The (re)insurance sector has work to do to improve its diversity and ensure that people from all walks of life feel empowered to do their best work in this industry. It’s the right thing to do and it’s business imperative. We need different experiences and diversity of thought to innovate for clients. Change is up to all of us.
To what extent are ESG factors linked to remuneration at Marsh McLennan? Is this something you would like to enhance?
Tone at the top matters. ESG is part of how we do business, and it’s considered in our executive committee compensation process. ESG factors are examined in each executive’s strategic performance and qualitative assessment.
Which of the ESG measures you have introduced are you most proud of?
When I look back on 2020, I’m proud of how we delivered as leaders by supporting our colleagues through Covid-19. We pledged very early in the crisis to preserve jobs and salaries through the thick of the pandemic and we implemented a range of new and expanded benefits. We also pivoted our business to respond to urgent needs like the development of public-private partnerships for pandemic risk insurance globally.
The Covid-19 crisis brought out the best in Marsh McLennan. Our colleagues’ courage, empathy and resilience was truly remarkable, and I’m deeply appreciative and thankful for their hard work. They dug deep. They found workarounds that spurred innovation. They stayed connected to clients and to our communities. We were resilient throughout the crisis because we supported one another.
What response have you had to the Leading the Change initiative? How do you see this initiative evolving?
The response to the Leading the Change initiative has been fantastic. Our leaders are very engaged in this journey. The actions we announced in June 2020 are bearing fruit.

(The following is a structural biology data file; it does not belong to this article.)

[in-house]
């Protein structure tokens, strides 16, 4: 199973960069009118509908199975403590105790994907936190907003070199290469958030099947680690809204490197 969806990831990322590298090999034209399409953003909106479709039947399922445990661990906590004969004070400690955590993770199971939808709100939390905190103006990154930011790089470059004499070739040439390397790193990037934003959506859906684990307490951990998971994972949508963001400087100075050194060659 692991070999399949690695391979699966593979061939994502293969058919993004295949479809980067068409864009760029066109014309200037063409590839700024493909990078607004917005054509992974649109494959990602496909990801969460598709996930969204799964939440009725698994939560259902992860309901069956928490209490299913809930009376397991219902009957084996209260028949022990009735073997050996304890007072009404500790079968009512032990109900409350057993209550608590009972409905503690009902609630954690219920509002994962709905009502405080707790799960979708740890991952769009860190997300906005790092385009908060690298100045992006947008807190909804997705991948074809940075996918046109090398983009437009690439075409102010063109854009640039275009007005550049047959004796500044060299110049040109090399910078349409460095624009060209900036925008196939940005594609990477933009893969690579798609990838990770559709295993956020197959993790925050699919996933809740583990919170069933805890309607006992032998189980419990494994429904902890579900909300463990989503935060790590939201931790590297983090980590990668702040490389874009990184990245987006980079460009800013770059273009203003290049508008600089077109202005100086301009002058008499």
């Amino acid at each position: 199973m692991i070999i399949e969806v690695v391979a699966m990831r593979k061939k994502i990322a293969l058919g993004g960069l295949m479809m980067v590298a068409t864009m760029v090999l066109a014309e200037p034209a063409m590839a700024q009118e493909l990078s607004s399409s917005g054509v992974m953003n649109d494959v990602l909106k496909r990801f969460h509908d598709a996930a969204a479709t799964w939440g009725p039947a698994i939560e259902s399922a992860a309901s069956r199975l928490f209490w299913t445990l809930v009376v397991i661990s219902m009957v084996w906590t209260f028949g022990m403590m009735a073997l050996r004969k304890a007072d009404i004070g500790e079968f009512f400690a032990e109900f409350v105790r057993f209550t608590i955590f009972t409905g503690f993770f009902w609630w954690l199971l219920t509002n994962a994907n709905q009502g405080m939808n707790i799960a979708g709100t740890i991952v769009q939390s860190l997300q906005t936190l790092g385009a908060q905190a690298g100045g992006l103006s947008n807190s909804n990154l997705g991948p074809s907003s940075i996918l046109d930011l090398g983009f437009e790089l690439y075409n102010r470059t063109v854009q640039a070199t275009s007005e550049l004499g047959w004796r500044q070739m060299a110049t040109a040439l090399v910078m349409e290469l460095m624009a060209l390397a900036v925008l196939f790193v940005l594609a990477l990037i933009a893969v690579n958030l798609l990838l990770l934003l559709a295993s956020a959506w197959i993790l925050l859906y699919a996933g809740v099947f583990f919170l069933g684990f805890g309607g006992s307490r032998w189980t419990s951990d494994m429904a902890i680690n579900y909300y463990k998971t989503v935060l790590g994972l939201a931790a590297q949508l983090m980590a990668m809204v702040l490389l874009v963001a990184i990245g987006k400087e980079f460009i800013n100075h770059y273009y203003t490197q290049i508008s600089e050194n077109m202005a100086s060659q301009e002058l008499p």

Our Race Advisory Council recommended adopting Juneteenth as a company holiday in the US and that will start this year. We launched a professional development programme for Black colleagues. We’ve kicked off allyship training, and unconscious bias and inclusive leadership training will launch later this year.
Our inclusion and diversity vision is ambitious. We want our company to be the gold standard for inclusive leadership. Beyond achieving representation, we also want to ensure that we are cultivating a culture of inclusion where people can reach their full potential because their unique attributes are not just accepted, but are truly valued.
Within your Mercer unit, to what extent has demand for investment advice shifted its focus towards ESG factors? How has your focus on advising institutional investors shifted over the past five years, and how do you think it will evolve over the next five?
Mercer is a pioneer in ESG-focused investing. It launched a responsible investing arm in 2004.
Historically there may have been a feeling that responsible investing comes at the cost of performance. However we have seen a significant shift in how investors – specifically those investing insurance balance sheets – have embraced responsible investing. Indeed insurers have become a major source of funding for sustainable projects such as clean energy, infrastructure, renewables and so on.
In the coming years, we will see even more interest in ESG-led investing not only as returns emerge but also as regulators review how insurers are responding to issues such as climate resilience on both sides of the balance sheet. We continue to talk to clients about how to position their investments for these changes.